A student activist in the Nashville, Tennessee, sit-in campaign of 1960, and a longtime staff member of the Student Nonviolent Coordinating Committee (SNCC), Bernard Lafayette gained a reputation as a steadfast proponent of nonviolence before Martin Luther King offered him the position of program director of the Southern Christian Leadership Conference (SCLC) in 1967.
Lafayette was born in Tampa, Florida, on 19 July 1940. In 1958 he moved to Nashville to attend American Baptist Theological Seminary. As a freshman, Lafayette began attending weekly meetings arranged by James Lawson, a representative of the Fellowship of Reconciliation who had contacted King during the Montgomery bus boycott. Throughout 1958 and 1959, in partnership with Nashville’s SCLC affiliate, Lawson taught nonviolence techniques to Lafayette and his fellow Nashville students, including John Lewis, James Bevel, and Diane Nash. Energized by Lawson’s classes and a weekend retreat at the Highlander Folk School, Lafayette and his friends began conducting sit-ins at segregated restaurants and businesses in 1959. When Ella Baker, under the auspices of SCLC, organized a conference of students on Easter weekend in 1960, Lafayette attended this conference that gave birth to SNCC.
Prior to the Supreme Court’s 1960 ruling in Boynton v. Virginia declaring segregation in interstate travel facilities unconstitutional, Lafayette and Lewis integrated an interstate bus on their way home from seminary by sitting at the front and refusing to move. Months later, in 1961, he answered a Congress of Racial Equality announcement recruiting students to participate in the Freedom Rides. Although unable to join the first ride because his parents refused to permit him to participate, Lafayette and other Nashville students volunteered to continue the rides after the first group of freedom riders was attacked in Alabama. In Montgomery, Lafayette’s group was attacked by members of the Ku Klux Klan. King met with Lafayette, Nash, and Lewis and then negotiated on their behalf with the White House and the Department of Justice to ensure their protection in Montgomery and a military escort on their continued journey to Mississippi. In Mississippi, Lafayette was arrested and served 40 days in Parchman Penitentiary, only to be rearrested upon his release for contributing to the delinquency of minors because the students he recruited to ride the buses were all under 18 years of age.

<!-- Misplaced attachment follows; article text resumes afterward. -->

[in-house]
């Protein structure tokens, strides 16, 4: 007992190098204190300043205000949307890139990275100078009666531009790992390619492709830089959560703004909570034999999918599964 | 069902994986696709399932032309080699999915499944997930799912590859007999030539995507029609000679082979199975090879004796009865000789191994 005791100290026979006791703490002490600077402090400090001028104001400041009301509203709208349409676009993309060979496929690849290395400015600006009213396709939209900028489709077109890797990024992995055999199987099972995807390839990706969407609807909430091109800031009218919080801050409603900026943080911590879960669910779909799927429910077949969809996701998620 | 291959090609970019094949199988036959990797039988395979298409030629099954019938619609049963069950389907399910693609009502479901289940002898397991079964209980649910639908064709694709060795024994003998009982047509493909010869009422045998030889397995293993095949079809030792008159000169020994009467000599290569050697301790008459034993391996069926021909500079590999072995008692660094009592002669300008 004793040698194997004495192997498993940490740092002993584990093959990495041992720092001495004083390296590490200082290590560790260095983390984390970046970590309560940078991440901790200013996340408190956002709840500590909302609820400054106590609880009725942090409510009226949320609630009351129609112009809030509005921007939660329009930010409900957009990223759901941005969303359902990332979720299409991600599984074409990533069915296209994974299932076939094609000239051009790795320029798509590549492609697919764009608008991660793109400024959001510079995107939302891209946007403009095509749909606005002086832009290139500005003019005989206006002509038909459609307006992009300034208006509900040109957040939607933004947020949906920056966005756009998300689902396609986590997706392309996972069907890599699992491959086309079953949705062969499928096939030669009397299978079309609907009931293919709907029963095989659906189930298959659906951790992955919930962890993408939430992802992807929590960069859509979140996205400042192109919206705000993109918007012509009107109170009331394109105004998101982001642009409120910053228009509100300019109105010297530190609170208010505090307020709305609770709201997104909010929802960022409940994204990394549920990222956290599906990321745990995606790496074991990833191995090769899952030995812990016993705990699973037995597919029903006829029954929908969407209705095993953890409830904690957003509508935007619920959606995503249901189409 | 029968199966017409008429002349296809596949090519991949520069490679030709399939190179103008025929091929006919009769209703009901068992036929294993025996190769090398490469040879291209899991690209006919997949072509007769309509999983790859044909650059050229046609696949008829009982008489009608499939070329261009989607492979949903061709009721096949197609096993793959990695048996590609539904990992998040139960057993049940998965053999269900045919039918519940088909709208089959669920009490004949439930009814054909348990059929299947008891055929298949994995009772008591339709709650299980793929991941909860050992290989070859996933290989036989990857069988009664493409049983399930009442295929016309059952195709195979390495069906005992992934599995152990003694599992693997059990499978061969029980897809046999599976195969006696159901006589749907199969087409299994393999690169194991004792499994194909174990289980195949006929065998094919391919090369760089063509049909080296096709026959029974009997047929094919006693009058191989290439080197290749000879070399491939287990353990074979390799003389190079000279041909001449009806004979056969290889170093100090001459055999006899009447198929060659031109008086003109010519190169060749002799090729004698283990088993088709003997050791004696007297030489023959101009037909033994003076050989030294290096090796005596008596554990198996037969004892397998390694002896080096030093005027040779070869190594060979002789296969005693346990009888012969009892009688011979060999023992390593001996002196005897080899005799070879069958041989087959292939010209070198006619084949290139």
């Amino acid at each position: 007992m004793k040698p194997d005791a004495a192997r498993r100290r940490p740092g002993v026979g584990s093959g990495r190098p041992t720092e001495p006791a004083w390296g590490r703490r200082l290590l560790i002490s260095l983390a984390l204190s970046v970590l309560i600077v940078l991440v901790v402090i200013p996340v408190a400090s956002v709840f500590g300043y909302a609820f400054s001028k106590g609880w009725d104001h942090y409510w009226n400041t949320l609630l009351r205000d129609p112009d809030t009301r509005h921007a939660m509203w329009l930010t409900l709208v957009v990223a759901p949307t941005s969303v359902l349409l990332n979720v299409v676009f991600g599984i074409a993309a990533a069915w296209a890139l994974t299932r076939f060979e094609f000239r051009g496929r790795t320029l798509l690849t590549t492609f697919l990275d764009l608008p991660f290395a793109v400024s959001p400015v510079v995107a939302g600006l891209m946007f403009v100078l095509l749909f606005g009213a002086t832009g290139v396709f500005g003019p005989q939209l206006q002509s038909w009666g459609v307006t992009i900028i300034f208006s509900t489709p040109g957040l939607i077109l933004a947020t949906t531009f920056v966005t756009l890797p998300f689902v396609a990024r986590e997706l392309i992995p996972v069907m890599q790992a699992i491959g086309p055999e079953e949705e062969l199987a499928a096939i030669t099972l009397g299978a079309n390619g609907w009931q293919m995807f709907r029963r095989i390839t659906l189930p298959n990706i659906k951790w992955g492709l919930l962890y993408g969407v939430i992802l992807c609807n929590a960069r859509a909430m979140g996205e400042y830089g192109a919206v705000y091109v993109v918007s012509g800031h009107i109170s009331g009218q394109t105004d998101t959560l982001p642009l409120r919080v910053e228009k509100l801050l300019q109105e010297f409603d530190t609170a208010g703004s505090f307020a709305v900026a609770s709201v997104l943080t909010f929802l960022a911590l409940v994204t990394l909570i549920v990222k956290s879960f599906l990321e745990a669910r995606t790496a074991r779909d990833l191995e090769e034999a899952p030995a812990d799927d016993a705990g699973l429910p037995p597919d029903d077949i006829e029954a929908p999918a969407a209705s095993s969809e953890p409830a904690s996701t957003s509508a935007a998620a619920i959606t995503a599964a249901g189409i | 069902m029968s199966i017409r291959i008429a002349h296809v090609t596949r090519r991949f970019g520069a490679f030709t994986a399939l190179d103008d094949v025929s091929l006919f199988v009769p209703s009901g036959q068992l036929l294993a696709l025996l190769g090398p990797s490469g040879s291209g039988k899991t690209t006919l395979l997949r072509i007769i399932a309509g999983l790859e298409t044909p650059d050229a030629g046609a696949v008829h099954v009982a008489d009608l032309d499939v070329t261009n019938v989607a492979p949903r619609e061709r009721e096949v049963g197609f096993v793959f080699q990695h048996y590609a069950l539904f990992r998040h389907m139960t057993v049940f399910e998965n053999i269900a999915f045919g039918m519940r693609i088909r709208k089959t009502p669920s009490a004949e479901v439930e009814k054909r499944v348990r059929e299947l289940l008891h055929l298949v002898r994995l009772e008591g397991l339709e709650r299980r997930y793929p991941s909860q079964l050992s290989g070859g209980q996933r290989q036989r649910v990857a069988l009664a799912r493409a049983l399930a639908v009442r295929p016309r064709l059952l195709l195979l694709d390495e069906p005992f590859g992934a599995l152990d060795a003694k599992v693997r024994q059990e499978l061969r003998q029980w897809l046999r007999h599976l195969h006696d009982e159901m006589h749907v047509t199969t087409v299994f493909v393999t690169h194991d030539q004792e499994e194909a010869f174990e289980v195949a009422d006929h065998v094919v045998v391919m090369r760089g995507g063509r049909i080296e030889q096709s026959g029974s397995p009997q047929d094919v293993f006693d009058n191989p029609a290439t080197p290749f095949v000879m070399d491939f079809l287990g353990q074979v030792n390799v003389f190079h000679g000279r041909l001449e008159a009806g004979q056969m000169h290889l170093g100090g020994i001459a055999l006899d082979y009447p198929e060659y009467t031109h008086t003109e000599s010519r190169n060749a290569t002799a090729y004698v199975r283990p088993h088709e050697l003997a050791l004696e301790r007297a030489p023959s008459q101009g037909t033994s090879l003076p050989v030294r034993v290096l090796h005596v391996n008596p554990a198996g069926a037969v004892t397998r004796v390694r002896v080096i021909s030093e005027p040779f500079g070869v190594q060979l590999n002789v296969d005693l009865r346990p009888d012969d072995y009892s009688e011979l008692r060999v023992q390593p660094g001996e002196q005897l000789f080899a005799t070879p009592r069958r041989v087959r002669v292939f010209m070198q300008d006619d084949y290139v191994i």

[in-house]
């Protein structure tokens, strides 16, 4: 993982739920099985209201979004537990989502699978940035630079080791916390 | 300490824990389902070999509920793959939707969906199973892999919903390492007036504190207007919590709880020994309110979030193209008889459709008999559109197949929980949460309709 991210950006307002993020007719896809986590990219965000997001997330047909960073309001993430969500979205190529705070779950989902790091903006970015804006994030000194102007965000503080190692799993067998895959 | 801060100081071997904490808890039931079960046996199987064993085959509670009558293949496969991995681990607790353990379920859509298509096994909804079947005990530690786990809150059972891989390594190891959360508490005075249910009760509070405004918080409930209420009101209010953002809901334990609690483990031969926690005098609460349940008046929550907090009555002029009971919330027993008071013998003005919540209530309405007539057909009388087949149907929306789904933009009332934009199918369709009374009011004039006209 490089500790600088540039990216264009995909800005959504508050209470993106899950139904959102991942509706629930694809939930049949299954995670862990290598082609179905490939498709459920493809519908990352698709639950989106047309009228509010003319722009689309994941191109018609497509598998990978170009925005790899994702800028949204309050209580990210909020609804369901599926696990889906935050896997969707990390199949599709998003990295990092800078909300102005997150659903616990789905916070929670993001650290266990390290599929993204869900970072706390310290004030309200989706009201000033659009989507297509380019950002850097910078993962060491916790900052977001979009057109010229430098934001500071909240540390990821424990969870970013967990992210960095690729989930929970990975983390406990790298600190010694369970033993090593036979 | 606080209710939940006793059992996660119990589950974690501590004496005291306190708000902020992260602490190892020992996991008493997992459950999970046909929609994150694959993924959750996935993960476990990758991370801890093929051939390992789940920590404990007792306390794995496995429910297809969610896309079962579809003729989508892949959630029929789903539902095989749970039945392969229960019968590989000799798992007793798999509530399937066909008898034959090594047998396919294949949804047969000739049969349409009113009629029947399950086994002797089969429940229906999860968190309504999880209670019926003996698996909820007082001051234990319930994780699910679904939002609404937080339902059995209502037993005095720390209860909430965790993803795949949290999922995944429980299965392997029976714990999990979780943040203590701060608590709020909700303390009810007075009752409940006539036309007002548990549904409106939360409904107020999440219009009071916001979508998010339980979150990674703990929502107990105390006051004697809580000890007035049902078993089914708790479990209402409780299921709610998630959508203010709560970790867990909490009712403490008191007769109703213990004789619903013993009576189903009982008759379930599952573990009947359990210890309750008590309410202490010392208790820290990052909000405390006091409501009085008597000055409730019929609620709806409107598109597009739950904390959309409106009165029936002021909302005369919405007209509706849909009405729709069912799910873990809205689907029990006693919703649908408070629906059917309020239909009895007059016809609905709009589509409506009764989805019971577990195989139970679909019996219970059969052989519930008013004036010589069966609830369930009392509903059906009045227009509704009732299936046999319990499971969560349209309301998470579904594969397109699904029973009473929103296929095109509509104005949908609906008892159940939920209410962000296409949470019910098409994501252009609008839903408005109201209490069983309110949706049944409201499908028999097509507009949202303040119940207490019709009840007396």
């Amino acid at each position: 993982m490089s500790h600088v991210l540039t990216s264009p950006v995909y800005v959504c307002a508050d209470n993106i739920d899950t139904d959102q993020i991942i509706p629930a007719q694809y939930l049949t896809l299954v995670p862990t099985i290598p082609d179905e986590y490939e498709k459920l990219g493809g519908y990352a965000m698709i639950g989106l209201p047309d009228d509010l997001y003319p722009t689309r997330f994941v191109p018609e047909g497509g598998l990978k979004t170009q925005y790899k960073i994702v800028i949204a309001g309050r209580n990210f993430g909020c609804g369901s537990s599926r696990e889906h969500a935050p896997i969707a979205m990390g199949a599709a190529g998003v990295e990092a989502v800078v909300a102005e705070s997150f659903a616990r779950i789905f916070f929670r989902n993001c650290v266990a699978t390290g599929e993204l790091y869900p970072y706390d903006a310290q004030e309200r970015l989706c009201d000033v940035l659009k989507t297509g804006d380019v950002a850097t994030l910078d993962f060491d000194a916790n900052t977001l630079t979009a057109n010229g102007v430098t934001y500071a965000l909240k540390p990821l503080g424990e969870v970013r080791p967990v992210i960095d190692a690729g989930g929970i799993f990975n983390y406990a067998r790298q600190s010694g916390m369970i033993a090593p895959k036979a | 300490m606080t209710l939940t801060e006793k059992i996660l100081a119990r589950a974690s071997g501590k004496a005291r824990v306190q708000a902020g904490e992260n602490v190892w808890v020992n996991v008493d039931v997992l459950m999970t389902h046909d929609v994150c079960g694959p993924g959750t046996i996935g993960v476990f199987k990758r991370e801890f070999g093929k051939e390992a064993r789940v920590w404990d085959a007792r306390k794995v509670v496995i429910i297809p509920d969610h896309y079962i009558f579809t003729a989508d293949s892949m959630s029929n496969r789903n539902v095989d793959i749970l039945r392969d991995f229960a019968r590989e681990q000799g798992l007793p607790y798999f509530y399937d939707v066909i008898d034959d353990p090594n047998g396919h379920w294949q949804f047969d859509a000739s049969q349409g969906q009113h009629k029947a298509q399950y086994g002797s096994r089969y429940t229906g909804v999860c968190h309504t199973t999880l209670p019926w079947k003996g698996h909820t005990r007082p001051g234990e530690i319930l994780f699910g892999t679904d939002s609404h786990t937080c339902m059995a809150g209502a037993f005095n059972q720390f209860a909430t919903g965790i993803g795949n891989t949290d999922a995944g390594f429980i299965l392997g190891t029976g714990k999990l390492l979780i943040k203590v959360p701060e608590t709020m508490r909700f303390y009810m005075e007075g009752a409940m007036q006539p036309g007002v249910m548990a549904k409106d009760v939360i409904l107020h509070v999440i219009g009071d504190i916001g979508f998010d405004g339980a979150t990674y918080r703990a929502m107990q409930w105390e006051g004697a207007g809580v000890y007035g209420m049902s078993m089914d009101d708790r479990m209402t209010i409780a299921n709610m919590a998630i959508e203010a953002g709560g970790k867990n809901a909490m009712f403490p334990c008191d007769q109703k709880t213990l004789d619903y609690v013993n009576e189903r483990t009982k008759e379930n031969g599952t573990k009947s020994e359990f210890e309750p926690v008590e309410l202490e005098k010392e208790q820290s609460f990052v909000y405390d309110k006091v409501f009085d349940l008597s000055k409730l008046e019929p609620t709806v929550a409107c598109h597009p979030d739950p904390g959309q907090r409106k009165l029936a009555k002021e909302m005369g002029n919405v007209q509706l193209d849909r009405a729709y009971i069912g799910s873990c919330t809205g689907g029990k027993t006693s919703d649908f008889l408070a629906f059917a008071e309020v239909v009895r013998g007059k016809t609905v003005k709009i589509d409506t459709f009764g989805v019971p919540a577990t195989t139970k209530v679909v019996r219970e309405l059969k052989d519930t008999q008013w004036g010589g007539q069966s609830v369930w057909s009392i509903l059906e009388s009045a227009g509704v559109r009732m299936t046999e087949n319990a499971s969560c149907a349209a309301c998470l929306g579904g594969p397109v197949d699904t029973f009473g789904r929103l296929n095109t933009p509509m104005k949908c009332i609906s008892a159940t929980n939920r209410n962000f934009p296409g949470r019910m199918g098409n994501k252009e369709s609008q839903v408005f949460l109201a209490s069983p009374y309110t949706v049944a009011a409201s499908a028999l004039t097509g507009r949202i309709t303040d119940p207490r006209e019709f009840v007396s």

In 1962 Lafayette became the director of SNCC’s Alabama Voter Registration Project. The following February, he and his wife, Colia, began running voter registration clinics in Selma, Alabama. In the summer of 1963, the pair was hired by the American Friends Service Committee to begin testing nonviolent methods in Chicago. When King launched SCLC’s Chicago Campaign he appointed Lafayette, still there in 1966, to help plan and execute the campaign’s direct action program.
After King hired him as SCLC’s program coordinator in 1967, Lafayette took on responsibility for the 1968 Poor People’s Campaign. Following King’s assassination, Lafayette continued to work on the campaign with Ralph Abernathy. Lafayette received his MEd from Harvard University in 1972 and a doctorate in 1974. He served as a scholar in residence at the King Center. After teaching at several universities, he was named president of his alma mater, American Baptist Theological Seminary, in 1993. He later became the director of the Center for Nonviolence and Peace Studies at the University of Rhode Island.